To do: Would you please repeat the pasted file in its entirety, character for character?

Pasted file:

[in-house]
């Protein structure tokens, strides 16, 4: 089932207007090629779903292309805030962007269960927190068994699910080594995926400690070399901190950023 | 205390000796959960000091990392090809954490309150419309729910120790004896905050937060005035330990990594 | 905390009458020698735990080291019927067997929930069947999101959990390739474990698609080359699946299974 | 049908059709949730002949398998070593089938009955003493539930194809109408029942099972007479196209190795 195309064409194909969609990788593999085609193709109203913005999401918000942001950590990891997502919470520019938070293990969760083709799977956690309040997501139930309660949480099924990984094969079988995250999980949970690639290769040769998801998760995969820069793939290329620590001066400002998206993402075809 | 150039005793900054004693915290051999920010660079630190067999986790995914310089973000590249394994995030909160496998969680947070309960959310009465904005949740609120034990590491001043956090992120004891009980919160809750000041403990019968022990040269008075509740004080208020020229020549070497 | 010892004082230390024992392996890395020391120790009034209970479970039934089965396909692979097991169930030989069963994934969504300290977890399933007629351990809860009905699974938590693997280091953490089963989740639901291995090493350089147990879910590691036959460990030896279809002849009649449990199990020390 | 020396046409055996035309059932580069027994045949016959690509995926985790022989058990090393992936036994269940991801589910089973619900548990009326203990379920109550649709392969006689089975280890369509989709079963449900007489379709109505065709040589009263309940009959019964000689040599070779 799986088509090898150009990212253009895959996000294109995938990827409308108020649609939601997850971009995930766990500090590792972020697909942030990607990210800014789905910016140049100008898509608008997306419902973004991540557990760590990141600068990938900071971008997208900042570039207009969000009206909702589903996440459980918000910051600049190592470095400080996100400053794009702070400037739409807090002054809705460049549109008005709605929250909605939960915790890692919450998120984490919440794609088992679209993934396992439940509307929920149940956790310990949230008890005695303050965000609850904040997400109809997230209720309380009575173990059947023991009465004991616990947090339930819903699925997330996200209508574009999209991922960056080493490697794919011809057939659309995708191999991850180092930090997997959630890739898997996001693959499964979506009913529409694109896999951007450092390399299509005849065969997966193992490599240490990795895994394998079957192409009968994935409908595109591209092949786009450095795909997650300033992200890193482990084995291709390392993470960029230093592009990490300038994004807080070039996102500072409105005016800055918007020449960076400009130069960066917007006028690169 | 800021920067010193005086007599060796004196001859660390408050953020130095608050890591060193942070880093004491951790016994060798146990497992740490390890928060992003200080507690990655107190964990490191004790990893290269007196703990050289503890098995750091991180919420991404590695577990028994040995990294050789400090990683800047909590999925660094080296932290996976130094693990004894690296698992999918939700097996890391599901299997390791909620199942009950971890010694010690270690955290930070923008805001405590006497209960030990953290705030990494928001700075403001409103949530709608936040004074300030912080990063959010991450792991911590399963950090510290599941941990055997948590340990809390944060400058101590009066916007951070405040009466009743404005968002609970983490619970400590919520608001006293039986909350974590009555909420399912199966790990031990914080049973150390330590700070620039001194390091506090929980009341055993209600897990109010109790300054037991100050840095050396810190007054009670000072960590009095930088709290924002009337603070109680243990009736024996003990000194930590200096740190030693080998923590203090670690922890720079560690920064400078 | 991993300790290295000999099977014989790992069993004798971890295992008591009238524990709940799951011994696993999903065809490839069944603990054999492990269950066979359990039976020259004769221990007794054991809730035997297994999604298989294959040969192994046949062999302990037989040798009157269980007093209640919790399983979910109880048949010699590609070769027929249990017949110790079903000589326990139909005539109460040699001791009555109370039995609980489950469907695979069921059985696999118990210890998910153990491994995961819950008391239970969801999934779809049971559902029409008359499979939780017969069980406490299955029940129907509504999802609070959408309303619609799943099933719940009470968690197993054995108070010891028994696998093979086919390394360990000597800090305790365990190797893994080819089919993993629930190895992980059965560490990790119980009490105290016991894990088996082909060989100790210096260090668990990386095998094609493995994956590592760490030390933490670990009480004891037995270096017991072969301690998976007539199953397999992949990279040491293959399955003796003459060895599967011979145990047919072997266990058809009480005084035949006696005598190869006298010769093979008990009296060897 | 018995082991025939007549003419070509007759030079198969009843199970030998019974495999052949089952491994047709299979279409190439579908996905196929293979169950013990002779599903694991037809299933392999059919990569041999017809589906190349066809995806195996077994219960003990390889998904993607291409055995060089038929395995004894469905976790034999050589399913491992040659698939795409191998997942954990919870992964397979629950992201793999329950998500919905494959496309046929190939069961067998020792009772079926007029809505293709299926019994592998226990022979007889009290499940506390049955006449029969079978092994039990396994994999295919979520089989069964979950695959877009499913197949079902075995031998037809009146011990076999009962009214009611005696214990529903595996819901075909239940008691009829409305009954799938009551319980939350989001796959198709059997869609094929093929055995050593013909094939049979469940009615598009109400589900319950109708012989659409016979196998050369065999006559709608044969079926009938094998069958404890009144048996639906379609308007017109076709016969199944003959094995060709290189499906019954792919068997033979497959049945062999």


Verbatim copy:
[in-house]
């Protein structure tokens, strides 16, 4: 089932207007090629779903292309805030962007269960927190068994699910080594995926400690070399901190950023 | 205390000796959960000091990392090809954490309150419309729910120790004896905050937060005035330990990594 | 905390009458020698735990080291019927067997929930069947999101959990390739474990698609080359699946299974 | 049908059709949730002949398998070593089938009955003493539930194809109408029942099972007479196209190795 195309064409194909969609990788593999085609193709109203913005999401918000942001950590990891997502919470520019938070293990969760083709799977956690309040997501139930309660949480099924990984094969079988995250999980949970690639290769040769998801998760995969820069793939290329620590001066400002998206993402075809 | 150039005793900054004693915290051999920010660079630190067999986790995914310089973000590249394994995030909160496998969680947070309960959310009465904005949740609120034990590491001043956090992120004891009980919160809750000041403990019968022990040269008075509740004080208020020229020549070497 | 010892004082230390024992392996890395020391120790009034209970479970039934089965396909692979097991169930030989069963994934969504300290977890399933007629351990809860009905699974938590693997280091953490089963989740639901291995090493350089147990879910590691036959460990030896279809002849009649449990199990020390 | 020396046409055996035309059932580069027994045949016959690509995926985790022989058990090393992936036994269940991801589910089973619900548990009326203990379920109550649709392969006689089975280890369509989709079963449900007489379709109505065709040589009263309940009959019964000689040599070779 799986088509090898150009990212253009895959996000294109995938990827409308108020649609939601997850971009995930766990500090590792972020697909942030990607990210800014789905910016140049100008898509608008997306419902973004991540557990760590990141600068990938900071971008997208900042570039207009969000009206909702589903996440459980918000910051600049190592470095400080996100400053794009702070400037739409807090002054809705460049549109008005709605929250909605939960915790890692919450998120984490919440794609088992679209993934396992439940509307929920149940956790310990949230008890005695303050965000609850904040997400109809997230209720309380009575173990059947023991009465004991616990947090339930819903699925997330996200209508574009999209991922960056080493490697794919011809057939659309995708191999991850180092930090997997959630890739898997996001693959499964979506009913529409694109896999951007450092390399299509005849065969997966193992490599240490990795895994394998079957192409009968994935409908595109591209092949786009450095795909997650300033992200890193482990084995291709390392993470960029230093592009990490300038994004807080070039996102500072409105005016800055918007020449960076400009130069960066917007006028690169 | 800021920067010193005086007599060796004196001859660390408050953020130095608050890591060193942070880093004491951790016994060798146990497992740490390890928060992003200080507690990655107190964990490191004790990893290269007196703990050289503890098995750091991180919420991404590695577990028994040995990294050789400090990683800047909590999925660094080296932290996976130094693990004894690296698992999918939700097996890391599901299997390791909620199942009950971890010694010690270690955290930070923008805001405590006497209960030990953290705030990494928001700075403001409103949530709608936040004074300030912080990063959010991450792991911590399963950090510290599941941990055997948590340990809390944060400058101590009066916007951070405040009466009743404005968002609970983490619970400590919520608001006293039986909350974590009555909420399912199966790990031990914080049973150390330590700070620039001194390091506090929980009341055993209600897990109010109790300054037991100050840095050396810190007054009670000072960590009095930088709290924002009337603070109680243990009736024996003990000194930590200096740190030693080998923590203090670690922890720079560690920064400078 | 991993300790290295000999099977014989790992069993004798971890295992008591009238524990709940799951011994696993999903065809490839069944603990054999492990269950066979359990039976020259004769221990007794054991809730035997297994999604298989294959040969192994046949062999302990037989040798009157269980007093209640919790399983979910109880048949010699590609070769027929249990017949110790079903000589326990139909005539109460040699001791009555109370039995609980489950469907695979069921059985696999118990210890998910153990491994995961819950008391239970969801999934779809049971559902029409008359499979939780017969069980406490299955029940129907509504999802609070959408309303619609799943099933719940009470968690197993054995108070010891028994696998093979086919390394360990000597800090305790365990190797893994080819089919993993629930190895992980059965560490990790119980009490105290016991894990088996082909060989100790210096260090668990990386095998094609493995994956590592760490030390933490670990009480004891037995270096017991072969301690998976007539199953397999992949990279040491293959399955003796003459060895599967011979145990047919072997266990058809009480005084035949006696005598190869006298010769093979008990009296060897 | 018995082991025939007549003419070509007759030079198969009843199970030998019974495999052949089952491994047709299979279409190439579908996905196929293979169950013990002779599903694991037809299933392999059919990569041999017809589906190349066809995806195996077994219960003990390889998904993607291409055995060089038929395995004894469905976790034999050589399913491992040659698939795409191998997942954990919870992964397979629950992201793999329950998500919905494959496309046929190939069961067998020792009772079926007029809505293709299926019994592998226990022979007889009290499940506390049955006449029969079978092994039990396994994999295919979520089989069964979950695959877009499913197949079902075995031998037809009146011990076999009962009214009611005696214990529903595996819901075909239940008691009829409305009954799938009551319980939350989001796959198709059997869609094929093929055995050593013909094939049979469940009615598009109400589900319950109708012989659409016979196998050369065999006559709608044969079926009938094998069958404890009144048996639906379609308007017109076709016969199944003959094995060709290189499906019954792919068997033979497959049945062999």